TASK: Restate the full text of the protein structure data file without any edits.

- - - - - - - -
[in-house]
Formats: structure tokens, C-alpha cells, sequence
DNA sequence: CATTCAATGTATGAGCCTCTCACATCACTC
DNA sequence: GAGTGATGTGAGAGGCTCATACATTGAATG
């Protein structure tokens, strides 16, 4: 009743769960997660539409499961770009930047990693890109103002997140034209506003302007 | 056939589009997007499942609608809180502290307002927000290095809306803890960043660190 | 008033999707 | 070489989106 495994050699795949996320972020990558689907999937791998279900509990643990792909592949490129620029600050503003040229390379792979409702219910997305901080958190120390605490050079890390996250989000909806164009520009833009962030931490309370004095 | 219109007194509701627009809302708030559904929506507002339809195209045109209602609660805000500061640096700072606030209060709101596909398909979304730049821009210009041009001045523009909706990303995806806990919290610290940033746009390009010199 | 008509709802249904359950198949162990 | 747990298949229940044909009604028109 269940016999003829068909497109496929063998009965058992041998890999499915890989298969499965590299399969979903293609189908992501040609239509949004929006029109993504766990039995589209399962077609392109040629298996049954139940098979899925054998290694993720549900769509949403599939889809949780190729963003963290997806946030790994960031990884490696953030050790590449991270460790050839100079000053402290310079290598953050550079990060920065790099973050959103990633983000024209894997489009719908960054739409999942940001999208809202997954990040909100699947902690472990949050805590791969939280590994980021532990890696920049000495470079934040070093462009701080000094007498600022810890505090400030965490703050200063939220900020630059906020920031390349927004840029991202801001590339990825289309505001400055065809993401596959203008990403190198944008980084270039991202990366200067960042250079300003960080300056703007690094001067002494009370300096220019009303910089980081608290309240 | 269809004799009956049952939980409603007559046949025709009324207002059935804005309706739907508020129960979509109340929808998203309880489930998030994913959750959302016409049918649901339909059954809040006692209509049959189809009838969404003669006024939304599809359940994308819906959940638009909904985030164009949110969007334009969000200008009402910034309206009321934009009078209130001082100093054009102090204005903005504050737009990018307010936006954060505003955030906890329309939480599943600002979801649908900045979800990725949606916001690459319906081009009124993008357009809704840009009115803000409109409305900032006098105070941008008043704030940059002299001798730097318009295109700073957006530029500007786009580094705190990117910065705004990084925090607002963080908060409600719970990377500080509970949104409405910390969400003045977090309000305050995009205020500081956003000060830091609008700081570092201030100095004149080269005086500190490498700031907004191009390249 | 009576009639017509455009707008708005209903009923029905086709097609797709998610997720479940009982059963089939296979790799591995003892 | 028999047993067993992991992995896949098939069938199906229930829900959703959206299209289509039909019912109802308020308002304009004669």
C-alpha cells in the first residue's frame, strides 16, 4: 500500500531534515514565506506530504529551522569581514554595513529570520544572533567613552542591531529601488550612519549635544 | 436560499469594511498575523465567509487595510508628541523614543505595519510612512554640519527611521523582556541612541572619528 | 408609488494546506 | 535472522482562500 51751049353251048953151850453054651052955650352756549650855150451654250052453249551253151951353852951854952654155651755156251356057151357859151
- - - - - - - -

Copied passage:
[in-house]
Formats: structure tokens, C-alpha cells, sequence
DNA sequence: CATTCAATGTATGAGCCTCTCACATCACTC
DNA sequence: GAGTGATGTGAGAGGCTCATACATTGAATG
């Protein structure tokens, strides 16, 4: 009743769960997660539409499961770009930047990693890109103002997140034209506003302007 | 056939589009997007499942609608809180502290307002927000290095809306803890960043660190 | 008033999707 | 070489989106 495994050699795949996320972020990558689907999937791998279900509990643990792909592949490129620029600050503003040229390379792979409702219910997305901080958190120390605490050079890390996250989000909806164009520009833009962030931490309370004095 | 219109007194509701627009809302708030559904929506507002339809195209045109209602609660805000500061640096700072606030209060709101596909398909979304730049821009210009041009001045523009909706990303995806806990919290610290940033746009390009010199 | 008509709802249904359950198949162990 | 747990298949229940044909009604028109 269940016999003829068909497109496929063998009965058992041998890999499915890989298969499965590299399969979903293609189908992501040609239509949004929006029109993504766990039995589209399962077609392109040629298996049954139940098979899925054998290694993720549900769509949403599939889809949780190729963003963290997806946030790994960031990884490696953030050790590449991270460790050839100079000053402290310079290598953050550079990060920065790099973050959103990633983000024209894997489009719908960054739409999942940001999208809202997954990040909100699947902690472990949050805590791969939280590994980021532990890696920049000495470079934040070093462009701080000094007498600022810890505090400030965490703050200063939220900020630059906020920031390349927004840029991202801001590339990825289309505001400055065809993401596959203008990403190198944008980084270039991202990366200067960042250079300003960080300056703007690094001067002494009370300096220019009303910089980081608290309240 | 269809004799009956049952939980409603007559046949025709009324207002059935804005309706739907508020129960979509109340929808998203309880489930998030994913959750959302016409049918649901339909059954809040006692209509049959189809009838969404003669006024939304599809359940994308819906959940638009909904985030164009949110969007334009969000200008009402910034309206009321934009009078209130001082100093054009102090204005903005504050737009990018307010936006954060505003955030906890329309939480599943600002979801649908900045979800990725949606916001690459319906081009009124993008357009809704840009009115803000409109409305900032006098105070941008008043704030940059002299001798730097318009295109700073957006530029500007786009580094705190990117910065705004990084925090607002963080908060409600719970990377500080509970949104409405910390969400003045977090309000305050995009205020500081956003000060830091609008700081570092201030100095004149080269005086500190490498700031907004191009390249 | 009576009639017509455009707008708005209903009923029905086709097609797709998610997720479940009982059963089939296979790799591995003892 | 028999047993067993992991992995896949098939069938199906229930829900959703959206299209289509039909019912109802308020308002304009004669």
C-alpha cells in the first residue's frame, strides 16, 4: 500500500531534515514565506506530504529551522569581514554595513529570520544572533567613552542591531529601488550612519549635544 | 436560499469594511498575523465567509487595510508628541523614543505595519510612512554640519527611521523582556541612541572619528 | 408609488494546506 | 535472522482562500 51751049353251048953151850453054651052955650352756549650855150451654250052453249551253151951353852951854952654155651755156251356057151357859151